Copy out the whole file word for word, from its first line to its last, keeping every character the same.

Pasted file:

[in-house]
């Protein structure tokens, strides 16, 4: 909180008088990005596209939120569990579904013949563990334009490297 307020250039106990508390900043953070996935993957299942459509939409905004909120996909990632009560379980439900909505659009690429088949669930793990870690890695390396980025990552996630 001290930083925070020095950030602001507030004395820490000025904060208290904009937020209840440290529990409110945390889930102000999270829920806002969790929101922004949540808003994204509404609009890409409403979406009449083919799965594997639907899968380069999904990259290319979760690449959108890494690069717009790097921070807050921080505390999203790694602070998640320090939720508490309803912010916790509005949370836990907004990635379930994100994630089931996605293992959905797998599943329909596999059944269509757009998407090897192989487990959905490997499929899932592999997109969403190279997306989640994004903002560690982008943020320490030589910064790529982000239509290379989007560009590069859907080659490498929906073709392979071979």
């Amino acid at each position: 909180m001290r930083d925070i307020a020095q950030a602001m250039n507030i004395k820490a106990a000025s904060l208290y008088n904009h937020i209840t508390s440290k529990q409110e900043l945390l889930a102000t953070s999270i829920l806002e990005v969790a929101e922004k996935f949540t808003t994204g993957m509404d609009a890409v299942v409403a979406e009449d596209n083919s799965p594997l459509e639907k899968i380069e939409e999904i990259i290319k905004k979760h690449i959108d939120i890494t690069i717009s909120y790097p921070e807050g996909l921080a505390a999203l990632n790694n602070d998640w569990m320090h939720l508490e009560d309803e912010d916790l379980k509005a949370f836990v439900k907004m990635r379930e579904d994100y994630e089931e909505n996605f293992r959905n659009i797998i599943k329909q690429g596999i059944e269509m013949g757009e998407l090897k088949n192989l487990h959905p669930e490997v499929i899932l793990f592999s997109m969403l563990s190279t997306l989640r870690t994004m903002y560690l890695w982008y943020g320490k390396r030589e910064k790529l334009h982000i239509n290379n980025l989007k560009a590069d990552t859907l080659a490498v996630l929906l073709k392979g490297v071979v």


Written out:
[in-house]
């Protein structure tokens, strides 16, 4: 909180008088990005596209939120569990579904013949563990334009490297 307020250039106990508390900043953070996935993957299942459509939409905004909120996909990632009560379980439900909505659009690429088949669930793990870690890695390396980025990552996630 001290930083925070020095950030602001507030004395820490000025904060208290904009937020209840440290529990409110945390889930102000999270829920806002969790929101922004949540808003994204509404609009890409409403979406009449083919799965594997639907899968380069999904990259290319979760690449959108890494690069717009790097921070807050921080505390999203790694602070998640320090939720508490309803912010916790509005949370836990907004990635379930994100994630089931996605293992959905797998599943329909596999059944269509757009998407090897192989487990959905490997499929899932592999997109969403190279997306989640994004903002560690982008943020320490030589910064790529982000239509290379989007560009590069859907080659490498929906073709392979071979």
């Amino acid at each position: 909180m001290r930083d925070i307020a020095q950030a602001m250039n507030i004395k820490a106990a000025s904060l208290y008088n904009h937020i209840t508390s440290k529990q409110e900043l945390l889930a102000t953070s999270i829920l806002e990005v969790a929101e922004k996935f949540t808003t994204g993957m509404d609009a890409v299942v409403a979406e009449d596209n083919s799965p594997l459509e639907k899968i380069e939409e999904i990259i290319k905004k979760h690449i959108d939120i890494t690069i717009s909120y790097p921070e807050g996909l921080a505390a999203l990632n790694n602070d998640w569990m320090h939720l508490e009560d309803e912010d916790l379980k509005a949370f836990v439900k907004m990635r379930e579904d994100y994630e089931e909505n996605f293992r959905n659009i797998i599943k329909q690429g596999i059944e269509m013949g757009e998407l090897k088949n192989l487990h959905p669930e490997v499929i899932l793990f592999s997109m969403l563990s190279t997306l989640r870690t994004m903002y560690l890695w982008y943020g320490k390396r030589e910064k790529l334009h982000i239509n290379n980025l989007k560009a590069d990552t859907l080659a490498v996630l929906l073709k392979g490297v071979v």